Thus, “New Dimensions” turns into a story about male ego and ambition or lack thereof. Ed doesn’t know how to proceed forward as Captain without second guessing every one of his decisions since he didn’t actually earn his promotion in the first place whereas LaMarr wants nothing to do with his potential promotion until it turns out he’s kind of good at it.

This, in Star Trek terms, is mostly a LaMarr episode. Whether that’s a good or bad thing depends on your opinion of the character, sort of like how saying a Counselor Troi episode means something different to Next Gen fans than saying a Data episode. LaMarr, to this point, has been a comic relief character, even when his life was in peril in the Black Mirror scenario. On top of that, J. Lee’s has a seriously limited range as an actor. So, I wasn’t exactly looking forward to a serious LaMarr episode, and I’m not really looking forward to another one. Through a combination of his acting and a script which overly burdened the entire cast with endless technobabble, “New Dimensions” falls about as flat as the 2-D dimension (which looks oddly like a screensaver, ala Malloy’s joke in the last episode) the characters visit.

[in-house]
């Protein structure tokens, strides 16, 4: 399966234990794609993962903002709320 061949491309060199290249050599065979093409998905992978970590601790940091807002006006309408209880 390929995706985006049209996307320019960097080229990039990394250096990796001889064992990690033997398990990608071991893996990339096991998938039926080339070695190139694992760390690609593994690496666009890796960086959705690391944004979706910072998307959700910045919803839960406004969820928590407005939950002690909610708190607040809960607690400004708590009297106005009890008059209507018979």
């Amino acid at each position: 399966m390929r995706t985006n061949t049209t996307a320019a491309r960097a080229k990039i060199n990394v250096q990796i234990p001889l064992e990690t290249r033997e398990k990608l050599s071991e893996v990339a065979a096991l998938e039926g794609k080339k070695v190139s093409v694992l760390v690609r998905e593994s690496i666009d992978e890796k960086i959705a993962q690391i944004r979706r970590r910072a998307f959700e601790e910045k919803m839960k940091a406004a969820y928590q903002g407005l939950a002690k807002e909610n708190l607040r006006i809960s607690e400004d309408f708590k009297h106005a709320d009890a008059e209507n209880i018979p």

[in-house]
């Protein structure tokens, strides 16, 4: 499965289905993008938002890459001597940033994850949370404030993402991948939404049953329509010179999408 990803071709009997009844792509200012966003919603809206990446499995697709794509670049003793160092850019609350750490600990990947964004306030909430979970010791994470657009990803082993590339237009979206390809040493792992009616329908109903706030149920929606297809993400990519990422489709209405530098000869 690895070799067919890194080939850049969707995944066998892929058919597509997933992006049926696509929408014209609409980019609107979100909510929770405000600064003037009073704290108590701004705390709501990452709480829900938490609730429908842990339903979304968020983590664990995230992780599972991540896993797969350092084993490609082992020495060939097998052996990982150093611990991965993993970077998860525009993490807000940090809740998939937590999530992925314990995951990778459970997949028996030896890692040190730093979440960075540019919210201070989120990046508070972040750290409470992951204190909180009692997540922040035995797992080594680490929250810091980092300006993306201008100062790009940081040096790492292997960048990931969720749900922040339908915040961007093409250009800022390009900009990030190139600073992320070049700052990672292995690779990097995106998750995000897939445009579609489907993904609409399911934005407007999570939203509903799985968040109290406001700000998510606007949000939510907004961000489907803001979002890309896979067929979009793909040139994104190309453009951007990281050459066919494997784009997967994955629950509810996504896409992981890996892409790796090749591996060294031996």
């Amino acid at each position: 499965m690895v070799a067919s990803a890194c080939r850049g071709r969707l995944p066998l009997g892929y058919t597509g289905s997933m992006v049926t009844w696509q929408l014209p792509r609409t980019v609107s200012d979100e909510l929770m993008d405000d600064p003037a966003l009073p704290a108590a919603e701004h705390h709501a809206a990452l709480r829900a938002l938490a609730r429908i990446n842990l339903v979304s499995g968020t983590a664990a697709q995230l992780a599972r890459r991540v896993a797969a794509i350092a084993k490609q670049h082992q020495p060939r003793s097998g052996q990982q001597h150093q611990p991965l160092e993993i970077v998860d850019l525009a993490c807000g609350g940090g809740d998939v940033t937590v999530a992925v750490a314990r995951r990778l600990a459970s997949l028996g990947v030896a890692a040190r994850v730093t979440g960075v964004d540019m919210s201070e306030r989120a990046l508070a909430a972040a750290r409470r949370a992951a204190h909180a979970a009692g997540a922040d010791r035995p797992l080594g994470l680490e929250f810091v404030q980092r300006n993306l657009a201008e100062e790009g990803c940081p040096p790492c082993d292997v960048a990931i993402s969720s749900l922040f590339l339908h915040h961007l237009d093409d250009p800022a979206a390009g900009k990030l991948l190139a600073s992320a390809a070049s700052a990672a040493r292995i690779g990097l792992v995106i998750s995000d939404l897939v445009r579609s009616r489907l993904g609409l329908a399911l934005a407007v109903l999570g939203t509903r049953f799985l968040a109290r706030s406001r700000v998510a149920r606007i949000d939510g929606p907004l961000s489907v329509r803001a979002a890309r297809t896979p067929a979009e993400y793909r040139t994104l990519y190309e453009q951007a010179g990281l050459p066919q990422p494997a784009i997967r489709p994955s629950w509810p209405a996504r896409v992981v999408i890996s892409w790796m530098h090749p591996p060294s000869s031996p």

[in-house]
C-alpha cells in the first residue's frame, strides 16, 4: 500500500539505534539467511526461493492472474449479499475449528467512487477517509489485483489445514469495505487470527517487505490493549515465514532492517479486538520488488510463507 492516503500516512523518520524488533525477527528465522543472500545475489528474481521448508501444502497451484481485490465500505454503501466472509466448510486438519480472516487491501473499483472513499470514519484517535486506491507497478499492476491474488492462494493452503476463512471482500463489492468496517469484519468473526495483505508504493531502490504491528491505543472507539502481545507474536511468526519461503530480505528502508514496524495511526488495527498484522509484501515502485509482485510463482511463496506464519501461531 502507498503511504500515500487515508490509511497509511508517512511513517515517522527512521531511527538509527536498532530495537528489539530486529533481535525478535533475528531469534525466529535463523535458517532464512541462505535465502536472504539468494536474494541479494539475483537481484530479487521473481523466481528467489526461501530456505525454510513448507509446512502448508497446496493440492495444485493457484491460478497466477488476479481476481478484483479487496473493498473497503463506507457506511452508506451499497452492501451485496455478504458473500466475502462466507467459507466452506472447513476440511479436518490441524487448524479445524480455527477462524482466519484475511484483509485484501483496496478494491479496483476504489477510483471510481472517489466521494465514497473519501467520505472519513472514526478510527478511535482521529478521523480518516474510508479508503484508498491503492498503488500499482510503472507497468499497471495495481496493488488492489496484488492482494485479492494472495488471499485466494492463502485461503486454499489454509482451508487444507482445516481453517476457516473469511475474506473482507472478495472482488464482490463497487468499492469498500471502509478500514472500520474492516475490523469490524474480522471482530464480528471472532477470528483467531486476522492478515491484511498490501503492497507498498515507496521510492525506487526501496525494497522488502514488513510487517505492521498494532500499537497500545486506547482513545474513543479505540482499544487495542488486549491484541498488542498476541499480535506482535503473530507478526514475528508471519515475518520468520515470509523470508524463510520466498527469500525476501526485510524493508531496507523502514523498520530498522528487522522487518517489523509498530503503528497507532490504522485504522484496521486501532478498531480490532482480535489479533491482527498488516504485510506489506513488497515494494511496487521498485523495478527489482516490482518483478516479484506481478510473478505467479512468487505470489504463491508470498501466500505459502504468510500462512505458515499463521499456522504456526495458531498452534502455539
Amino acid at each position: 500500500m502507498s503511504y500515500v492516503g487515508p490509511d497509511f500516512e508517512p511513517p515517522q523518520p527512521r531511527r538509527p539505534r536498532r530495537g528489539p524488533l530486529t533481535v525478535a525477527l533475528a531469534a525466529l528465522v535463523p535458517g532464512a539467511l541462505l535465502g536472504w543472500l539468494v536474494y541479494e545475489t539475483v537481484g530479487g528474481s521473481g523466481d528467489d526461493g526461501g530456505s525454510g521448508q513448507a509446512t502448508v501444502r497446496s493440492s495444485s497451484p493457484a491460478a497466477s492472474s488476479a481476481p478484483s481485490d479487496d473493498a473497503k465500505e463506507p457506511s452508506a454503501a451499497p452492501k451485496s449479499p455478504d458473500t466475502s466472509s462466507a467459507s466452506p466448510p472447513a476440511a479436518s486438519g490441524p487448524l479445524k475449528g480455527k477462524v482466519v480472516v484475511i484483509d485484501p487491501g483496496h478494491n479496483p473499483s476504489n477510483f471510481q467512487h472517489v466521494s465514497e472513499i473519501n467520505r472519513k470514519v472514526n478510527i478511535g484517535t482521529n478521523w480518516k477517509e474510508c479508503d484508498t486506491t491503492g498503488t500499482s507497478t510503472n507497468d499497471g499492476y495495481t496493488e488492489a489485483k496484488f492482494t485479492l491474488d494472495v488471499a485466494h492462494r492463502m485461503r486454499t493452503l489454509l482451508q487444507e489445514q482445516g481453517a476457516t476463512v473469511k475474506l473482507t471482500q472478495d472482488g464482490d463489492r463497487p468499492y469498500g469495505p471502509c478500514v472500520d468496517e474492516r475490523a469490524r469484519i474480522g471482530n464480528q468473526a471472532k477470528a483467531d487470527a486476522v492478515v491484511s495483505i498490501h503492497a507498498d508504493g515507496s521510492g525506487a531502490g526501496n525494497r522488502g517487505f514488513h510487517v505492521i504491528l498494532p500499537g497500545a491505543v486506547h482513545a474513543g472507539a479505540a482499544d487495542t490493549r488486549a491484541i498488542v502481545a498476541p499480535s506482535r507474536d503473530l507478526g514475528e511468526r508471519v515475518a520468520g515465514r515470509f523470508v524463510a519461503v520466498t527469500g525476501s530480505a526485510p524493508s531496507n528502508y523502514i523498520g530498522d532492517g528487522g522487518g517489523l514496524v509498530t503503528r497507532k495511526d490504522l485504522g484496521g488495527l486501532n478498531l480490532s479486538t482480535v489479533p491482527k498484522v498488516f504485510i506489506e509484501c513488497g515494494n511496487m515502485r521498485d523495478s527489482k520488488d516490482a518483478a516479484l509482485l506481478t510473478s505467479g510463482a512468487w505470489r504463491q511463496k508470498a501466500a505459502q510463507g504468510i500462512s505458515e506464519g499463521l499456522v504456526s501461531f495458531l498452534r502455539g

That being said, I do like the idea of a story about a crewmember being pushed to achieve their full potential. What I would really like, though, would be a story about Kelly achieving her potential.